If a tattoo artist clearly messed up my tattoo, given their mistake shouldn’t they be held responsible for removal costs?

UPDATED: Feb 10, 2012

Advertiser Disclosure

It’s all about you. We want to help you make the right legal decisions.

We strive to help you make confident insurance and legal decisions. Finding trusted and reliable insurance quotes and legal advice should be easy. This doesn’t influence our content. Our opinions are our own.

UPDATED: Feb 10, 2012Fact Checked

Get Legal Help Today

Compare Quotes From Top Companies and Save

secured lock Secured with SHA-256 Encryption

If a tattoo artist clearly messed up my tattoo, given their mistake shouldn’t they be held responsible for removal costs?

Even his manager acknowledged that the tattoo parlor clearly messed up. It looks nothing like the image they were paid to produce.

Asked on February 10, 2012 under Business Law, Louisiana


SJZ, Member, New York Bar / FreeAdvice Contributing Attorney

Answered 10 years ago | Contributor

Yes, you may be able to sue for the cost of removal (assuming they end up not paying voluntarily). You would have two possible grounds for your action:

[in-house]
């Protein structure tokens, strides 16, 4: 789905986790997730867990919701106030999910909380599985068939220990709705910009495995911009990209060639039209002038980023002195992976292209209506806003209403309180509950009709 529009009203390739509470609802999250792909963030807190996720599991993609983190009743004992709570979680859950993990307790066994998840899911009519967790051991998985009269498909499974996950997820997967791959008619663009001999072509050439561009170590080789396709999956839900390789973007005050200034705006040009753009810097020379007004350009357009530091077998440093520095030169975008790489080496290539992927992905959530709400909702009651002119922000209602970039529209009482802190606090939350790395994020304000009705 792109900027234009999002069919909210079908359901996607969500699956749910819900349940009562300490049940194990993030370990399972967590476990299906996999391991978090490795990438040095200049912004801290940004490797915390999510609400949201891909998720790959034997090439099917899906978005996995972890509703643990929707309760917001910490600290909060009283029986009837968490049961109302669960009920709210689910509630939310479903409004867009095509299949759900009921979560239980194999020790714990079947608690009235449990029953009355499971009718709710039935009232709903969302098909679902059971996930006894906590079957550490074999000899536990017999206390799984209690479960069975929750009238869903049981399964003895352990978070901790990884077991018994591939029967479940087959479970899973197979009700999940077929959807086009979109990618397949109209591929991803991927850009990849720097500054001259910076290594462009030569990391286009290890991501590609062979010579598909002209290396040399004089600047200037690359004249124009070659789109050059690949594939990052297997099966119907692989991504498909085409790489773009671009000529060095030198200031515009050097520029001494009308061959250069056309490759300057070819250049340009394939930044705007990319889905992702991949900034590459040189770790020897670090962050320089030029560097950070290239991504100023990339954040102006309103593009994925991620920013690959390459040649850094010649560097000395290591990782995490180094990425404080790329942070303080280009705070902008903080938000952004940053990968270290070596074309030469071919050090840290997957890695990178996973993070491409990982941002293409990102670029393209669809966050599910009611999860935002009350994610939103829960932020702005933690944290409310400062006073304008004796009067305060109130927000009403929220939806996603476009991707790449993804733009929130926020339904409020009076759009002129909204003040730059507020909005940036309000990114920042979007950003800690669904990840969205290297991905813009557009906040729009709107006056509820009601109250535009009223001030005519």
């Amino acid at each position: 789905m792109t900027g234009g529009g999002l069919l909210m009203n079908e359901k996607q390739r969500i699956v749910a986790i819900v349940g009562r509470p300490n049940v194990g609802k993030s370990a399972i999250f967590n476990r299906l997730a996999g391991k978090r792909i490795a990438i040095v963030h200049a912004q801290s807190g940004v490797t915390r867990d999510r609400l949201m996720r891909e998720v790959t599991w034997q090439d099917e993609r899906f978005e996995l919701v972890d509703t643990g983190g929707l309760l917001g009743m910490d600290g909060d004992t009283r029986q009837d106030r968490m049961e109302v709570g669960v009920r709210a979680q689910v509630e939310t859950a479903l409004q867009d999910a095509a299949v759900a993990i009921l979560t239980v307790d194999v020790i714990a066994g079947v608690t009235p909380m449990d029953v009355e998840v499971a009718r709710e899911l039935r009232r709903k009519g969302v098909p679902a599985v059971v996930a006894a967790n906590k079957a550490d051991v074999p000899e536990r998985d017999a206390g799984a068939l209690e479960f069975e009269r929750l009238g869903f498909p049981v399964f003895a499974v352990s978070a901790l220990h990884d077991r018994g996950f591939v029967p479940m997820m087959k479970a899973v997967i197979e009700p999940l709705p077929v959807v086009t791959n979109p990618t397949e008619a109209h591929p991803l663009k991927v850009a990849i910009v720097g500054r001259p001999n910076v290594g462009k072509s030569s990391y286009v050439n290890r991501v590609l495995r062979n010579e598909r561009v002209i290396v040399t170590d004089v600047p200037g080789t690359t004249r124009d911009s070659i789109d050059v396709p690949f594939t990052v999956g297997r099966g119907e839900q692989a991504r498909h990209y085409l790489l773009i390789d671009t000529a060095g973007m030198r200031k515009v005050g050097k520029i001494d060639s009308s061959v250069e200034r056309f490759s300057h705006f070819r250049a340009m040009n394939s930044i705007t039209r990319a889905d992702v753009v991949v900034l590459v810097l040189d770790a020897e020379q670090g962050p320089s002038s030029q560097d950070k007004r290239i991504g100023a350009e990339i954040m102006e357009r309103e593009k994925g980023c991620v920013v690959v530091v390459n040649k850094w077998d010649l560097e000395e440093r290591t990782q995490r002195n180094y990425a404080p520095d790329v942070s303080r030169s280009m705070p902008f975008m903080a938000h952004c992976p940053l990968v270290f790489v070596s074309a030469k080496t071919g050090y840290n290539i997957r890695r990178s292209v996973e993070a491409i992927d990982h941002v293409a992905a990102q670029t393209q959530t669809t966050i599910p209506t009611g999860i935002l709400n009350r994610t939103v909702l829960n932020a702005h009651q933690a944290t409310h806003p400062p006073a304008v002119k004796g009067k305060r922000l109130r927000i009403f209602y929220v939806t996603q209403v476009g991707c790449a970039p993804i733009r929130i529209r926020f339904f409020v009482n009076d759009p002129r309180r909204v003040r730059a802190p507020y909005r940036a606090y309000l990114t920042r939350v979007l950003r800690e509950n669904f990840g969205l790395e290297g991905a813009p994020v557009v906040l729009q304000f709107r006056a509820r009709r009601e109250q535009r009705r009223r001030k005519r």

1) Breach of contract, if they did not provide the tatoo you can show that you hired them to create;

2) Negligence, if they showed unreasonable carelessness in carrying out responsibilities (creating a tatoo) which they chose to undertake.

And if the skill level or ability of the tatoo artist was misrepresented, that could be fraud, providing a third possible ground for recovery.

If the cost to remove is several hundred dollars, you should probably sue in amall claims court, representing yourself. If the cost is several thousand, you should retain an attorney.

IMPORTANT NOTICE: The Answer(s) provided above are for general information only. The attorney providing the answer was not serving as the attorney for the person submitting the question or in any attorney-client relationship with such person. Laws may vary from state to state, and sometimes change. Tiny variations in the facts, or a fact not set forth in a question, often can change a legal outcome or an attorney's conclusion. Although AttorneyPages.com has verified the attorney was admitted to practice law in at least one jurisdiction, he or she may not be authorized to practice law in the jurisdiction referred to in the question, nor is he or she necessarily experienced in the area of the law involved. Unlike the information in the Answer(s) above, upon which you should NOT rely, for personal advice you can rely upon we suggest you retain an attorney to represent you.

Get Legal Help Today

Find the right lawyer for your legal issue.

secured lock Secured with SHA-256 Encryption